Astronomy and Space Science, Chemistry - Specific Informations, General Science UPSC Notes | EduRev

Science & Technology for UPSC CSE

UPSC : Astronomy and Space Science, Chemistry - Specific Informations, General Science UPSC Notes | EduRev

The document Astronomy and Space Science, Chemistry - Specific Informations, General Science UPSC Notes | EduRev is a part of the UPSC Course Science & Technology for UPSC CSE.
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  • Modern astronomy was founded by Ni cholas Copernicus, a Polish astronomer (1473 A.D. to 1543 A.D.).
  • AU (Astronomical Unit) represents the mean distance between the Sun and the earth.
  • 1 AU = 149,600,000 km. (or 93 million miles).
  • 1 Light year = 60,000 AUs
  • Galaxies are giant clusters of stars, gases and dust.
  • Of the 1000 brightest galaxies about 75% are spiral, 20% elliptical and 5% irregular.
  • Elliptical galaxies have stars predominantly old.
  • Spiral galaxies have bright young stars.
  • SO galaxies (Irregular galaxies) have old stars.
  • The nearest galaxy to our own (the milky way, a spiral galaxy) is the magellan (about 100,000 light years distant from us). Another is Andromeda.
  • The Sun takes about 24 million years to complete one revolution around the galactic nucleus which is called the galactic year.
  • Red Giants are stars which have consumed at least 10% of their hydrogen (the fuel) on account of which they appear reddish.
  • After exhaustion of its fuel a star contract in the core region but expand in outer sphere. This stage of star is called giant or supergiant.
  • The giant stage of our Sun will be after 500 billion years.
  • Expansion of giant star leads to its explosion, known as a nova or, supernova.
  • Supernova explosion leads to a dwarf star if the original mass of the star was less than about 2 solar masses.
  • Explosion leads to the Neutron stars if the original star mass was between 2 to 5 solar masses.
  • Neutron stars have very large magnetic fields and emit pulses at regular intervals, known as pulsars.
  • If the original solar mass was more than 5 solar masses, its explosion forms Black Hole.
  • Black hole has large gravitational field and any thing even photons within its reach would be engulfed by it.
  • Nebulae are the clouds of rarefied gas existing between stars and glow due to the radiation of stars.
  • The nearest star after Sun is Alpha Centauri, some 4 * 1014 kms. away from the earth.
  • The Sun spots, the dark spots on the Sun, appears dark because of lower temperature of about 4500 K.
  • Sun spots has intense magnetic fields.
  • The number of Sun spots vary from year to year with a period of about 11 years. This periodicity is known as Sun spot cycle.
  • Solar flare is the sudden increase of the intensity in solar radiation.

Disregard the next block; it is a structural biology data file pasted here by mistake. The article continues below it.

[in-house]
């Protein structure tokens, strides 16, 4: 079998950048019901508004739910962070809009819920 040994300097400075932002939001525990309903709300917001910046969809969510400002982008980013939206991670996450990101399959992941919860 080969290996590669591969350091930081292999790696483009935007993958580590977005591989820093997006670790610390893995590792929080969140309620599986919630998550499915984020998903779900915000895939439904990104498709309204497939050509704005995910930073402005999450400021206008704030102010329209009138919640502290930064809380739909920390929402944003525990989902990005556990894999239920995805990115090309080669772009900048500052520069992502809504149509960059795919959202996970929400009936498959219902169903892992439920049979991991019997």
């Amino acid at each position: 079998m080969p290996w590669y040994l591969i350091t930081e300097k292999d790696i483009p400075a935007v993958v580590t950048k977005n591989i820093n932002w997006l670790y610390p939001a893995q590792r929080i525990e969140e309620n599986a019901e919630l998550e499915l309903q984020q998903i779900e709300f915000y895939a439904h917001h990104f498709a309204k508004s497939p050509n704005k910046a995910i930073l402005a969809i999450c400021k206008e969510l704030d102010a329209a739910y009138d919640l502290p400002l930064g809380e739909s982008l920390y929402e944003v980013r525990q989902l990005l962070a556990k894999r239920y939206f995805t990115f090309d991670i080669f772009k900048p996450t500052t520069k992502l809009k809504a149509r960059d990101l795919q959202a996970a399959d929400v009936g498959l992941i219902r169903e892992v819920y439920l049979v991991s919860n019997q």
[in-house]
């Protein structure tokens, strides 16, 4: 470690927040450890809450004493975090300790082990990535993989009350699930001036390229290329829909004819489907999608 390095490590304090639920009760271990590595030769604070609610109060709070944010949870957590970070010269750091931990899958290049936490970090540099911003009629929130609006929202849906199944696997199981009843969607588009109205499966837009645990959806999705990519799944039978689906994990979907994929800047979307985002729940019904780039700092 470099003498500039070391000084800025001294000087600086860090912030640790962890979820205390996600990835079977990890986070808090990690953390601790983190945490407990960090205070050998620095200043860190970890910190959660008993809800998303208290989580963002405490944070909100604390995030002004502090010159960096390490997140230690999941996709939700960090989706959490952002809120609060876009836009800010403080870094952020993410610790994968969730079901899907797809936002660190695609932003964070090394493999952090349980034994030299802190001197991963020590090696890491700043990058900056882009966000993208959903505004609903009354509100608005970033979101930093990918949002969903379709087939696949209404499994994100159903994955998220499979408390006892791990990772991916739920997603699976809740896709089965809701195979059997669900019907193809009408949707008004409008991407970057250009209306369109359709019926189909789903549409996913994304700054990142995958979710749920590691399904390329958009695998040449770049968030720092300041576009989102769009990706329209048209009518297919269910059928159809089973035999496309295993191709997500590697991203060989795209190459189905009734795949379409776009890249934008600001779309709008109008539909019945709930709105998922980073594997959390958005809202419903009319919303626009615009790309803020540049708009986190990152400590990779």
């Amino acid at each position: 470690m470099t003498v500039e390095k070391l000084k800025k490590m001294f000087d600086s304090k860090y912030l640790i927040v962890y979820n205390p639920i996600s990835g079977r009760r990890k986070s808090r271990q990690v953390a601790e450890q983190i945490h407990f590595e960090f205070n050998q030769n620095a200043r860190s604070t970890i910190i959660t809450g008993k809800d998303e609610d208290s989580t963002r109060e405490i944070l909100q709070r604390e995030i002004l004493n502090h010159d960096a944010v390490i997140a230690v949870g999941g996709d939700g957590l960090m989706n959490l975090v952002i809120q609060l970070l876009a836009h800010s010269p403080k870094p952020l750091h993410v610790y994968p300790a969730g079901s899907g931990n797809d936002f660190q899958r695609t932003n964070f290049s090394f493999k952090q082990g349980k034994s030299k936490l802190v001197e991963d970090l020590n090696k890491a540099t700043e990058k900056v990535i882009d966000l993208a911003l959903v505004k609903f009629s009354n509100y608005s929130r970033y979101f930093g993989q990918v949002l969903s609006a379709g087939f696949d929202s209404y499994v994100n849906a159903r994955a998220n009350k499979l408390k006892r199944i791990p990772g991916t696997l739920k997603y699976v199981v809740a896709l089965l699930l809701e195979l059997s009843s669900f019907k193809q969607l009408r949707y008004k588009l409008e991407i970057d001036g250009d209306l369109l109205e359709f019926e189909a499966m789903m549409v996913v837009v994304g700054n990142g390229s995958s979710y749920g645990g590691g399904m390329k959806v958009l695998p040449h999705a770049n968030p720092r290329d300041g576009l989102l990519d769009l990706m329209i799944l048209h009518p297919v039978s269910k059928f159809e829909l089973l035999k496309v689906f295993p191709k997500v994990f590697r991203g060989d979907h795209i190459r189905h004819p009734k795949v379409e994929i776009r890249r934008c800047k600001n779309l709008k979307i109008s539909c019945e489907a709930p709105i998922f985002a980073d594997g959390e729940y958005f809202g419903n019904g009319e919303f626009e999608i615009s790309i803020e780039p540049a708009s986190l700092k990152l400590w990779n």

• During a flare, the Sun emits streams of protons, electrons and alpha particles which reach the earth about a day later causing global magnetic storms and radio disturbances.
  • From 1979-1999, Neptune is the farthest planet, after then Pluto will be the farthest for 228 years.
  • After moon, Venus is the brightest object in the night sky. It is called ‘morning’ and evening star.
  • Except Venus and Mercury all the other planets have satellites.
  • Uranus has 15 moons and Neptune 8.
  • Important moons are IO of Jupiter, Titan of Saturn, Colourful Triton of Neptune and Charon of Pluto.
  • A geostationary orbit has an altitude of 35,784 km.
  • Escape velocity from earth, 11.2 km/second; from moon, 2.4 km./second ; from the Sun, 617.7 km/second.
  • Halley’s Comet moves around the Sun in 76 year. Its first appearance was in 466 B.C. and the latest in 1986.
  • Rings of Saturn were first seen by Galileo.
  • Early Bird was world’s first communication satellite launched by the USA.
  • ‘Apollo 13’ moon landing mission of USA failed to reach the moon and had to return to the earth with the crew safe and sound.
  • The mass of the moon is 1/81 of the mass of earth.
  • Orbiter was the first space shuttle of USA and the world.
  • 12 Americans visited the moon in Apollo-11 mission.

Chemistry

  • Oxidation is

(i) gain of oxygen or other electronegative element; or,

(ii) loss of hydrogen or, other electropositive element; or,

(iii) increase in valency of metal; or,

(iv) loss of electron

  • Reduction is

(i) gain of hydrogen or, other electropositive elemer; or,

(ii) loss of oxygen or other electronegative element; or,

(iii) decrease in valency of a metal ; or,

(iv) gain of electron.

  • Oxidizing agents are those which oxidize other substances and themselves get reduced.
  • Reducing agents reduce other substances and themselves get oxidized.
  • A reaction in which heat is liberated is termed as Exothermic Reaction.
  • A reaction in which heat is absorbed from surroundings is termed as Endothermic Reaction.
  • Dialysis is the process of separating colloidal particles from crystalloids by enclosing in a parchment membrane placed in running water.
  • In Primary Batteries (Dry cells), not rechargeable, anode (zinc) is the negative plate and the cathode (graphite) is the positive plate, with ammonium chloride as electrolytes.
  • In secondary or, storage Batteries, rechargeable, lead sponge is the negative plate (anode), lead oxide is the positive plate (cathode), with sulphuric acid as electrolytes.
  • Electroplating is the electro deposition of metals on metals, alloys and non-metals.
  • In Electrolysis, compounds are broken down electrically.
  • Hydrogen liquefies at a temperature of -252°C.
  • Uses of hydrogen in filling balloons and gas bags for air ships. in producing oxy-hydrogen flames used for cutting and welding metals. and for the preparation of vanaspati ghee.
  • Alkaline pyrogallol solution turns brown as oxygen dissolves in it.
  • Ozone is an allotropic form of oxygen, formed in air from lightning.
  • A sample of water, in which when soap is added do not form lather, is called hard water. It contains soluble salts of calcium & magnesium or iron.
  • Temoporary hardness, which is due to the presence of bicarbonates of calcium and magnesium, can be removed by boiling.
  • Permament hardness of water is due to the presence of sulphates, chlorides, nitrates, etc. of calcium, magnesium and other metals.
  • Permanent hardness can be removed by boiling, Clark’s method (by addition of milk lime), adding washing soda or by Permutit process.
  • The halogen family consists of the elements of flourine, chlorine, bromine, iodine and astatine.
  • Allotropic forms of sulphur are